- Trucking Motor Freight search results
Important Trucking Motor Freight Terms
The trucking and shipping business has become a multimillion dollar industry, carrying freight to all corners of the nation and beyond. While it may not be as fast as air travel or have an international option, it's often preferred over air and rail, because of its cost and efficiency. When contemplating freight options, it's important to understand some of the many terms used in the industry.
Logistics - The plan and implementation of managing the product from the warehouse to the store. The more efficient a company's logistics, the more money it saves. It serves both domestic and international shipping.
Flatbed - A type of trailer used to ship the product. A flatbed is a trailer with no sides and is used to ship large machinery, from standard to express.
Fleet - Trucks owned by a specific company used to move the product from one place to another.
Breakbulk cargo - Oddly shaped cargo that cannot be easily stacked. The cargo is usually shipped on a pallet and wrapped in shrinkwrap to prevent movement during transit.
Broker - The person that organizes movement of the product for a company in exchange for a portion of the profit.
Motor Trucking - Using a motor driven truck, versus air or rail carrier, for transporting a product.
Rate - The amount of payment per mile or hour the driver makes when hauling a load.
Independent - A trucking operator who is not employed by a specific company and instead is contracted to deliver specific loads for a set price.
Bill of lading - The terms between the company shipping the product and the carrier. It outlines everything, such as the amount and type of product, destination and payment rate.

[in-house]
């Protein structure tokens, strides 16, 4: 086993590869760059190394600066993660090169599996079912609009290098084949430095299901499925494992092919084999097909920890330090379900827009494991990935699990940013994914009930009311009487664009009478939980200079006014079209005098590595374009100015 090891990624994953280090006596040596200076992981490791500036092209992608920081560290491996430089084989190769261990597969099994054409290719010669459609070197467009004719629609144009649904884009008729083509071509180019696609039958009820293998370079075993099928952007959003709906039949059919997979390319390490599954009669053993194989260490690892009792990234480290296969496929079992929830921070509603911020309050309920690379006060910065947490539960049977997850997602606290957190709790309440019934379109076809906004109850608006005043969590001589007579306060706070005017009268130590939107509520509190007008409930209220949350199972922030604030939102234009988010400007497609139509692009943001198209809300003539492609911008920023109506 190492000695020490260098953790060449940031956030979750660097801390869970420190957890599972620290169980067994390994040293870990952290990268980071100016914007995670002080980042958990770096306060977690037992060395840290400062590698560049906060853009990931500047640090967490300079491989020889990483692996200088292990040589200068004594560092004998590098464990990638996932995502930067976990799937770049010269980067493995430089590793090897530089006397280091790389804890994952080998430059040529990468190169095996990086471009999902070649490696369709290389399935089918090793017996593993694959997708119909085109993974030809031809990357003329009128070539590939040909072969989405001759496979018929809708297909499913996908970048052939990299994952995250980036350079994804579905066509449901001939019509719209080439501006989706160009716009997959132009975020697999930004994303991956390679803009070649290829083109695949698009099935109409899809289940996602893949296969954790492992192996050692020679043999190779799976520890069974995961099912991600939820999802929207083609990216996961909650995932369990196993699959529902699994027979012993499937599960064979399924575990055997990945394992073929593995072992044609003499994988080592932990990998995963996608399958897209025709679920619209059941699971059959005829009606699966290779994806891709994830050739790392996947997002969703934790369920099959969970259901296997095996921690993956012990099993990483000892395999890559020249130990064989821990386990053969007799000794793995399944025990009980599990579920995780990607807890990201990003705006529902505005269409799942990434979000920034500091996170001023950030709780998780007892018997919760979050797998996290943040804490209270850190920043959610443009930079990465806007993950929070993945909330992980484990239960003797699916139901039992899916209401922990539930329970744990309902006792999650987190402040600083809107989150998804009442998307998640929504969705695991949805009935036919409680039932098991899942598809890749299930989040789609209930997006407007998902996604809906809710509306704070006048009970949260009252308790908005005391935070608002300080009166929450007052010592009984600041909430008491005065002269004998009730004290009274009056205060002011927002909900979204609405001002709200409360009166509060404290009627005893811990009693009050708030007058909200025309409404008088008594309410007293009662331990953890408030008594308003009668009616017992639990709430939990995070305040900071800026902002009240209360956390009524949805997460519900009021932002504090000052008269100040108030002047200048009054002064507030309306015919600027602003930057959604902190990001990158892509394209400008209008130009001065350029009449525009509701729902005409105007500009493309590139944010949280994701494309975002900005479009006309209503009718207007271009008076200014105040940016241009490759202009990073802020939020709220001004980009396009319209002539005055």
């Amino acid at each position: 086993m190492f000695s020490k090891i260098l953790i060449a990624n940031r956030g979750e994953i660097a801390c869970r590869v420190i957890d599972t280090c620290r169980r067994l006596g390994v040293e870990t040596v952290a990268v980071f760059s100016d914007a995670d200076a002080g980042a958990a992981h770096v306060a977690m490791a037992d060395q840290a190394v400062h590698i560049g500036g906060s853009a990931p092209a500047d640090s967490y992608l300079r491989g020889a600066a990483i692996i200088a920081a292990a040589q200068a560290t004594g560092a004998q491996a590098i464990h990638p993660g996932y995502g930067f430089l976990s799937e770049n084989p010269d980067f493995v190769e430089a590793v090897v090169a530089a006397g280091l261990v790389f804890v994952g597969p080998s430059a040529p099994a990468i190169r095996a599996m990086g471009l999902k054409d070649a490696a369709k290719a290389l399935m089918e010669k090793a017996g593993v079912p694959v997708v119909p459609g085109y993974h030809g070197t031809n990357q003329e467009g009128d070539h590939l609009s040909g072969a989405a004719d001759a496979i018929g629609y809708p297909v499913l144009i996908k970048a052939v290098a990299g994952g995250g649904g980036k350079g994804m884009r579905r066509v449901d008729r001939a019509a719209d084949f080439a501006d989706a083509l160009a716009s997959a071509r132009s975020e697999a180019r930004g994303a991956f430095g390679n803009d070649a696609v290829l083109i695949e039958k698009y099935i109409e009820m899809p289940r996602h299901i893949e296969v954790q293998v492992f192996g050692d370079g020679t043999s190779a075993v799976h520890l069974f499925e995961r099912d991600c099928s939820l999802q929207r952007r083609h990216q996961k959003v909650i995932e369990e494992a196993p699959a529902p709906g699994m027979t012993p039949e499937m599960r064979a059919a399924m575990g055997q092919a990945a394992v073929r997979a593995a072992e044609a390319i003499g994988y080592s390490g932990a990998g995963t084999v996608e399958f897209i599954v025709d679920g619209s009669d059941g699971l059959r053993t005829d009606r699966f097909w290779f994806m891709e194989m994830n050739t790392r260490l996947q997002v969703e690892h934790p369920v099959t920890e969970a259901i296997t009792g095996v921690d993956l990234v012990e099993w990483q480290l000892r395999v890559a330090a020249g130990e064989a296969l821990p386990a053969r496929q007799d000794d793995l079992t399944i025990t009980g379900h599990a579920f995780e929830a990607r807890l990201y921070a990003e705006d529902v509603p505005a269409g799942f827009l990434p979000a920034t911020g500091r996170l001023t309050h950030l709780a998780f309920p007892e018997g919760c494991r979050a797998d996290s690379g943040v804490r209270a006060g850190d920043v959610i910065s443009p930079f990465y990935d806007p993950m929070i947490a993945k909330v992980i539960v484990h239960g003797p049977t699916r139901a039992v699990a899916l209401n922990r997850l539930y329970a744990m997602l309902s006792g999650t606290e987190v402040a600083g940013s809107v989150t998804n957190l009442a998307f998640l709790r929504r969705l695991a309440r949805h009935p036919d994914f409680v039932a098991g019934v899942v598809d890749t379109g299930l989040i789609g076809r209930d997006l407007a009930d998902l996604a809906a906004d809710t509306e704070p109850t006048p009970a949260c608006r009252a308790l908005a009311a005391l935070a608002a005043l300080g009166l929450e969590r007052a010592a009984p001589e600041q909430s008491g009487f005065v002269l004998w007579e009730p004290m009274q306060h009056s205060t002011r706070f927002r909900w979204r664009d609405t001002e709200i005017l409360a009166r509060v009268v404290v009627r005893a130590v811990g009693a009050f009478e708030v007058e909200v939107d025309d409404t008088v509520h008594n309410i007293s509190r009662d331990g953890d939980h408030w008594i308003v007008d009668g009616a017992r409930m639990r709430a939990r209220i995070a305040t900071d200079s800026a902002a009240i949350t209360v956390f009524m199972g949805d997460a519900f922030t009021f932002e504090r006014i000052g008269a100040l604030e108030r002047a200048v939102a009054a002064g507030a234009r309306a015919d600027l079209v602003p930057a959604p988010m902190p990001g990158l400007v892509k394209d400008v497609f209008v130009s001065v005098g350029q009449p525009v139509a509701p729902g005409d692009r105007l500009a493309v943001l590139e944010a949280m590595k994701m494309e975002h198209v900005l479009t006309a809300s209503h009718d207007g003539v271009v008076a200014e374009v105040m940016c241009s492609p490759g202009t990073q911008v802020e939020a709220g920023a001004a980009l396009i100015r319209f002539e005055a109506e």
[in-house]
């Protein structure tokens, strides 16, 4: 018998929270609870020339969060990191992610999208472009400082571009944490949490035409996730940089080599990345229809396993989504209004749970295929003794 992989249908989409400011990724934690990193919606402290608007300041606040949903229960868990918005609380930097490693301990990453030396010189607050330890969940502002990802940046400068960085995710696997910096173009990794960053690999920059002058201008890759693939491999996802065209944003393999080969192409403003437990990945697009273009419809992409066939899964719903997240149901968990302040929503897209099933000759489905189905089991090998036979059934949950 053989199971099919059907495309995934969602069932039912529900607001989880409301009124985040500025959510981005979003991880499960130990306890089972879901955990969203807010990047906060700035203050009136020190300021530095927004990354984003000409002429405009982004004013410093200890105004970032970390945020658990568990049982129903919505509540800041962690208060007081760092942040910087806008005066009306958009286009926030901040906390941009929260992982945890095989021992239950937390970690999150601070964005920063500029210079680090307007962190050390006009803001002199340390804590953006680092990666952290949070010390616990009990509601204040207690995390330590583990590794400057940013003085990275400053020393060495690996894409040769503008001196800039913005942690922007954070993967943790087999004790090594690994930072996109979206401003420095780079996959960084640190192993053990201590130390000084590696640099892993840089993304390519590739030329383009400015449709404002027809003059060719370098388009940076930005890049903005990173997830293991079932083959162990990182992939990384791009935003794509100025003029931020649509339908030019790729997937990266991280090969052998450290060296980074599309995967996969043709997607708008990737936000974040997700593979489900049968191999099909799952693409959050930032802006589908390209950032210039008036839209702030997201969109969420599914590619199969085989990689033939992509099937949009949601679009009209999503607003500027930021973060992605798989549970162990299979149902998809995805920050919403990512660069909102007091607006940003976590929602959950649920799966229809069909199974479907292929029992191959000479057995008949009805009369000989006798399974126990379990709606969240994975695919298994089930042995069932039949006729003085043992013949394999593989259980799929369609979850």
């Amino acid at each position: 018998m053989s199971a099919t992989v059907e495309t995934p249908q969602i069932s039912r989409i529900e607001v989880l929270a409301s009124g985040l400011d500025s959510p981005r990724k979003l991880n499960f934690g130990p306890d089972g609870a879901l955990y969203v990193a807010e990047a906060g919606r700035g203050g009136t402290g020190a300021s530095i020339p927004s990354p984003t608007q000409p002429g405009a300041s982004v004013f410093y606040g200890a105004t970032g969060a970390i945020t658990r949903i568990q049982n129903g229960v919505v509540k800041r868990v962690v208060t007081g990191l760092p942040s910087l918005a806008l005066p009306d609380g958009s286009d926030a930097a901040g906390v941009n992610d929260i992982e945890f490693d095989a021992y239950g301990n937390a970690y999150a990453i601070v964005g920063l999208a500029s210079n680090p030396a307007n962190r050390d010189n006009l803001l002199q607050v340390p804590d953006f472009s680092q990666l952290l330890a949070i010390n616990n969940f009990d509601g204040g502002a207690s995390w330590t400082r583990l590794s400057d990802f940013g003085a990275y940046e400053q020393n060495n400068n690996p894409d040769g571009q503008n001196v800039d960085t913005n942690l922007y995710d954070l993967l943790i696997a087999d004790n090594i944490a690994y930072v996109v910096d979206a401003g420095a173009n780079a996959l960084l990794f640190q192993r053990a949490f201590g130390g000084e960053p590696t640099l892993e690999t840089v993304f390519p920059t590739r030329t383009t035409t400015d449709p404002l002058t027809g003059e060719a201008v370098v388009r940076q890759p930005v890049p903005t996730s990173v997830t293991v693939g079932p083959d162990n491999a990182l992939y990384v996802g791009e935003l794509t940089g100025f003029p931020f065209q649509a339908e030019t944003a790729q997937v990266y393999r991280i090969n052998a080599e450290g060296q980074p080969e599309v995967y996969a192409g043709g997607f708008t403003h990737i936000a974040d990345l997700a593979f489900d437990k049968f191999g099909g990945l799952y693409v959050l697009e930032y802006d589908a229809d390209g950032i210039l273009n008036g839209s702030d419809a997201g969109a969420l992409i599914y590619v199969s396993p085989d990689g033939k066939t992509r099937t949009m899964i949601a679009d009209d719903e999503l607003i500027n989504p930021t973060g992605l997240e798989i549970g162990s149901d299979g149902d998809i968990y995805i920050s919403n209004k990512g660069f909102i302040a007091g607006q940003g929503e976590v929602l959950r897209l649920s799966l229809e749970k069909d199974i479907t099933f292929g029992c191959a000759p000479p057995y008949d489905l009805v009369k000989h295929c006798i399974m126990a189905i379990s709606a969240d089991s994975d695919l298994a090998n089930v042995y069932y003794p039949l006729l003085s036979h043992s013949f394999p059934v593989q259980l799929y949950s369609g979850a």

Piggyback - The term used to describe hauling truck trailers via rail to a specific destination.
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Trucking motor freight companies provide transportation, logistics, tracking, and delivery of all kinds of freight. Such companies may utilize flatbeds, carriers, 18-wheelers, and pick-up trucks to transport bulk cargo. Many offer express shipping, offering varying kinds of containers to haul loads locally or nationally.
Businesses may decide to hire truck brokers, who act as intermediaries between shipping companies and carriers. Such brokers can negotiate deals and keep tabs on the status of shipments. Trucking is an alternative to rail or ocean freight transportation, but these components are sometimes used in conjunction, especially when cargo requires distribution overseas.
Motor freight trucking companies can help customers with the logistics of their transportation needs, whether for short or long hauls, large or small jobs, or interstate or
international purposes. Many companies have a specialty, but most offer the basics. Many trucks feature temperature controlled units to keep items like food fresh for long periods of time. Fleets of trucks are utilized for a variety of customers and jobs.
Sub categories of this industry may include trucking companies, consolidated freight companies, bulk freight services, flatbed freight carriers, and oversized freight carriers. Trucking had its start in this country in the early 1900s. At first, it was slow-going. Then, when rubber air-filled tires came along in about 1920, trucking started to take off, as travel was made infinitely easier.
Consumers looking for a quality trucking motor freight company can start their search online for brokers and providers offering the services they are looking for, such as flatbed freight carriers, express service, and distribution of goods.